On Saturday, the Hamilton Lugar School celebrated Hamilton Lugar Day, an exclusive event for admitted IU students interested in pursuing a major in the school. The virtual event gave future scholars the chance to meet faculty, visit with current students, connect with future classmates, and learn first-hand about all the global opportunities at HLS.
The day included a welcome message from Ambassador Lee Feinstein, dean of the Hamilton Lugar School and a trustee of the US Holocaust Memorial Museum. Amb. Feinstein drew attention to some of the school’s assets: its close-knit community and diverse and growing student population; the extraordinary range of available language classes; the unparalleled opportunities for studying and working abroad; and the guiding principles of celebrating differences and seeking shared understanding.
Faculty members Andrew Bell, Betty Dlamini, and Nick Vogt—representing International Studies, African Studies, and East Asian Languages and Cultures—also provided their perspectives as faculty.
Professor Bell pointed to how dedicated both the faculty and students are. “At HLS it’s a self-selecting group of students who are really interested in the world…and how to make the world a better place. And I see that every day in the classroom,” he said.
Current students and recent alums also shared their perspectives. When asked about some of their most formative experiences at HLS, graduates on the alumni panel pointed to attending the 2019 UN Conference on Climate Change in Madrid, meeting with panelists at the conference on America’s Role in the World®, studying abroad, and pursuing research with faculty.
Luma Khabbaz, now a student at Northwestern’s Pritzker School of Law, appreciated students’ depth of knowledge and the environment of collegiality. “At HLS, I felt like we were all mini-experts on something, and we were all working together,” she said.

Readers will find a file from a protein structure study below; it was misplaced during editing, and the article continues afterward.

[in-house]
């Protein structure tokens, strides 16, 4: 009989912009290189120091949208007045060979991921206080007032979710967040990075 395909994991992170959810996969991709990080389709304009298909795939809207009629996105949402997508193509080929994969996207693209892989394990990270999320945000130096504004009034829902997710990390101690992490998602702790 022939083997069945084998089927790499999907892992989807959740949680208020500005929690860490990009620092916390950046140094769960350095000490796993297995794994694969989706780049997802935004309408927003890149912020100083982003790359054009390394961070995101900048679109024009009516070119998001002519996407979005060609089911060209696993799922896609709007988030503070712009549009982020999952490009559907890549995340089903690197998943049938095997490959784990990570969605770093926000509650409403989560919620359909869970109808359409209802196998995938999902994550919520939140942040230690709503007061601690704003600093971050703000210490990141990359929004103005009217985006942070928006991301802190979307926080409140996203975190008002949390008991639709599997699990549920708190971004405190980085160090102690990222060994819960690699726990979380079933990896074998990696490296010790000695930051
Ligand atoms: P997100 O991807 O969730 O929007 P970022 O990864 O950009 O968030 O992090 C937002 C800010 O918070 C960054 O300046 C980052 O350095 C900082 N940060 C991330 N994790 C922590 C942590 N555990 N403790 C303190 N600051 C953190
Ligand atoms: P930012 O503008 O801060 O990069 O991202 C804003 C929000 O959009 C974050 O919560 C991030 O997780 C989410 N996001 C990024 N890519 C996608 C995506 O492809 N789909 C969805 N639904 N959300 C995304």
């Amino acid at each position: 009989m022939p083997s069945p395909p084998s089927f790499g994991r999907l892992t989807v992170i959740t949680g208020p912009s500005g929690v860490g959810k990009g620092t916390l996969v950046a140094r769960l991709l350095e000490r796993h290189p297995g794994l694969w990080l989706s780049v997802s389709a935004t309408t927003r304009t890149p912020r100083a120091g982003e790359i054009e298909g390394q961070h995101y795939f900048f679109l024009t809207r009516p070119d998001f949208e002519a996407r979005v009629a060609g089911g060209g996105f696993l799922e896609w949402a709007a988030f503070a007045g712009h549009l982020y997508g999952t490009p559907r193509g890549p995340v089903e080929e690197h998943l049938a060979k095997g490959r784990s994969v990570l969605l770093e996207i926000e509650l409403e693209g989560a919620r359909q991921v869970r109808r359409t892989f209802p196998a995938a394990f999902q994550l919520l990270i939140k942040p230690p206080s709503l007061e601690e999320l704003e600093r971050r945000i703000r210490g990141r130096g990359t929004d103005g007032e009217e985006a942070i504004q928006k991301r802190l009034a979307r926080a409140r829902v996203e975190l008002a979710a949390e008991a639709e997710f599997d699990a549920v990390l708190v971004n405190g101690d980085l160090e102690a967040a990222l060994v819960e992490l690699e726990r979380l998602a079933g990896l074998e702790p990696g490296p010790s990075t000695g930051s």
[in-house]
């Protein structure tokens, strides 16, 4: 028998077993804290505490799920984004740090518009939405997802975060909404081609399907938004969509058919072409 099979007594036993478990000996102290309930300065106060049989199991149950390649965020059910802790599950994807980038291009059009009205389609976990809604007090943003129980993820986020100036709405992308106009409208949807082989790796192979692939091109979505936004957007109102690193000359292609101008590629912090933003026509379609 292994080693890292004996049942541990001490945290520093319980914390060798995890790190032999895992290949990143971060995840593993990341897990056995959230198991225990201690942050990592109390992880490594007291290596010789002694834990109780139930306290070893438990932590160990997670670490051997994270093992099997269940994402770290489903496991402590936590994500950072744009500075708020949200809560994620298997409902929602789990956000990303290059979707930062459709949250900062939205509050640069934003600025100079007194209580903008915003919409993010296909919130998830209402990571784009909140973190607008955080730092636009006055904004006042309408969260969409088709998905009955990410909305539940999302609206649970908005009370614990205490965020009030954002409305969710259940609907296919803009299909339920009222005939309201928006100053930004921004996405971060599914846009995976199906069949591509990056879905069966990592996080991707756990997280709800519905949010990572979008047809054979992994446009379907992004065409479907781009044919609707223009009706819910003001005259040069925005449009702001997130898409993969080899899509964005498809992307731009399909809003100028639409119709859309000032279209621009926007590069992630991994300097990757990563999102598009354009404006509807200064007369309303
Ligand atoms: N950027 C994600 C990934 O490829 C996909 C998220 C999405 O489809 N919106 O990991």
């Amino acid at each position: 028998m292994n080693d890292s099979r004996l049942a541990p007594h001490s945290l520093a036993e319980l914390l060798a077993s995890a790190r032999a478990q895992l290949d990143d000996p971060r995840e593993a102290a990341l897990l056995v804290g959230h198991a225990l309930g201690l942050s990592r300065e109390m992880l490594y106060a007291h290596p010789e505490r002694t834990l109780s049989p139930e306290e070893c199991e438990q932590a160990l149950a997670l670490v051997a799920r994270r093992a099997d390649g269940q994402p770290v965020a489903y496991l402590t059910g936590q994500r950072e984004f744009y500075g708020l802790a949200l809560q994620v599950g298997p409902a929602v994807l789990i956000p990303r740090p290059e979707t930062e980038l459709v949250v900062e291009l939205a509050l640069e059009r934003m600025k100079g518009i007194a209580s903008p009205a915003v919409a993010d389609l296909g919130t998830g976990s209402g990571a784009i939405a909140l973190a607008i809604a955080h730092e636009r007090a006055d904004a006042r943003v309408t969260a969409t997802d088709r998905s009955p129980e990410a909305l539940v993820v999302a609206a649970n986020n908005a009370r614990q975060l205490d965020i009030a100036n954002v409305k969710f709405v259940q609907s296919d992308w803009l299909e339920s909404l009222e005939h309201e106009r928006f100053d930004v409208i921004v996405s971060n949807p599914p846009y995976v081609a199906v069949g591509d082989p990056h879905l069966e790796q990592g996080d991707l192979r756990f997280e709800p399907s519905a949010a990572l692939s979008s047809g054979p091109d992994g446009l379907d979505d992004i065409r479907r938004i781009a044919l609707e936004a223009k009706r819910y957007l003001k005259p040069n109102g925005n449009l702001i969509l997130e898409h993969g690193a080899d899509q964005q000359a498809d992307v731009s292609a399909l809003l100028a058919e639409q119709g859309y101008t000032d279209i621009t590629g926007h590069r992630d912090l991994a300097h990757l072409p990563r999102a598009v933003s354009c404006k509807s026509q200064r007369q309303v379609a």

Aaron Teater, now a corps member of Teach for America, said that he appreciated the diversity of global issues he learned about, from conflict studies to climate change to the operation of drug cartels.
While these topics are large and difficult to fully grasp, he added that one of the lessons he learned is how to make concrete progress on global problems.
“You can approach these issues from a strategic standpoint and make a difference,” he said.
Neha Srinivasan, a 2020 grad who now works at a policy think-tank called the Bipartisan Policy Center, drew attention to how her HLS education gave her a unique set of tools and experiences that has proven very helpful. At HLS, she did research for two professors, expanded her language competence to include a dialect of Quechua, and wrote her capstone thesis on how eco-tourism can serve as a tool for language revitalization in Kichwa communities, based on her study aboard experience in Ecuador.
“When I was applying to jobs, I think that this international edge that I had was very appealing to my employer,” she said.
And the analytical and research skills she gained, with a focus on solutions, proved equally vital. “That ability to look at things from a 10,000-foot level and then [in] very granular detail was very effective, and I use it every single day now,” she added.
Khabbaz also drew attention to how faculty helped her pursue her interests and take the next steps in her career.
“I think the mentorships were really, really important to me,” she said.
At HLS, she added, “You learn how to think; you learn how to solve problems.”
The conversations with faculty, students, and alums were followed by an opportunities expo, where prospective students got a deeper look at all the paths HLS students can take.
With a return to in-person classes in the fall, incoming students have much to look forward to at the Hamilton Lugar School.